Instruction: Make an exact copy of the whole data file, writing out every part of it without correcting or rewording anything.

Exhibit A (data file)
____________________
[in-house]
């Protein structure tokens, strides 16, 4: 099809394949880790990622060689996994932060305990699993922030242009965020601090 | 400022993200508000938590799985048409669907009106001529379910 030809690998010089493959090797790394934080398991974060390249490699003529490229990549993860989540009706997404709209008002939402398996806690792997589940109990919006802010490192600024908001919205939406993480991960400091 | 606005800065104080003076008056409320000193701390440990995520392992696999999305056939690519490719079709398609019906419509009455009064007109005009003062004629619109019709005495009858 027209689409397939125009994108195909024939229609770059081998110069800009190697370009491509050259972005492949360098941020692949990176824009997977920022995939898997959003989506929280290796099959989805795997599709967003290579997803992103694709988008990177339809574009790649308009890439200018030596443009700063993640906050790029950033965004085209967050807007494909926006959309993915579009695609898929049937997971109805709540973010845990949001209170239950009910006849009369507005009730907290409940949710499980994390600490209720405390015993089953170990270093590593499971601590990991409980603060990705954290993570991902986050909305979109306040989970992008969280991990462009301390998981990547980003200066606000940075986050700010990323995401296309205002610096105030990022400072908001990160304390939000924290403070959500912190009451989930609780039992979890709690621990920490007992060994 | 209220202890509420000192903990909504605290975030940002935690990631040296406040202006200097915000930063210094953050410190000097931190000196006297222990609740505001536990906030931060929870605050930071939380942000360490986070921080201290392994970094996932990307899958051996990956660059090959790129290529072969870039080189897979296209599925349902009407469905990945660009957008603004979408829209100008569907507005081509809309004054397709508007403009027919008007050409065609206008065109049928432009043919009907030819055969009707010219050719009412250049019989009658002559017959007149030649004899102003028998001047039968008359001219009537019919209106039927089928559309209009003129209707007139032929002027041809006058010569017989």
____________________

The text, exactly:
[in-house]
């Protein structure tokens, strides 16, 4: 099809394949880790990622060689996994932060305990699993922030242009965020601090 | 400022993200508000938590799985048409669907009106001529379910 030809690998010089493959090797790394934080398991974060390249490699003529490229990549993860989540009706997404709209008002939402398996806690792997589940109990919006802010490192600024908001919205939406993480991960400091 | 606005800065104080003076008056409320000193701390440990995520392992696999999305056939690519490719079709398609019906419509009455009064007109005009003062004629619109019709005495009858 027209689409397939125009994108195909024939229609770059081998110069800009190697370009491509050259972005492949360098941020692949990176824009997977920022995939898997959003989506929280290796099959989805795997599709967003290579997803992103694709988008990177339809574009790649308009890439200018030596443009700063993640906050790029950033965004085209967050807007494909926006959309993915579009695609898929049937997971109805709540973010845990949001209170239950009910006849009369507005009730907290409940949710499980994390600490209720405390015993089953170990270093590593499971601590990991409980603060990705954290993570991902986050909305979109306040989970992008969280991990462009301390998981990547980003200066606000940075986050700010990323995401296309205002610096105030990022400072908001990160304390939000924290403070959500912190009451989930609780039992979890709690621990920490007992060994 | 209220202890509420000192903990909504605290975030940002935690990631040296406040202006200097915000930063210094953050410190000097931190000196006297222990609740505001536990906030931060929870605050930071939380942000360490986070921080201290392994970094996932990307899958051996990956660059090959790129290529072969870039080189897979296209599925349902009407469905990945660009957008603004979408829209100008569907507005081509809309004054397709508007403009027919008007050409065609206008065109049928432009043919009907030819055969009707010219050719009412250049019989009658002559017959007149030649004899102003028998001047039968008359001219009537019919209106039927089928559309209009003129209707007139032929002027041809006058010569017989």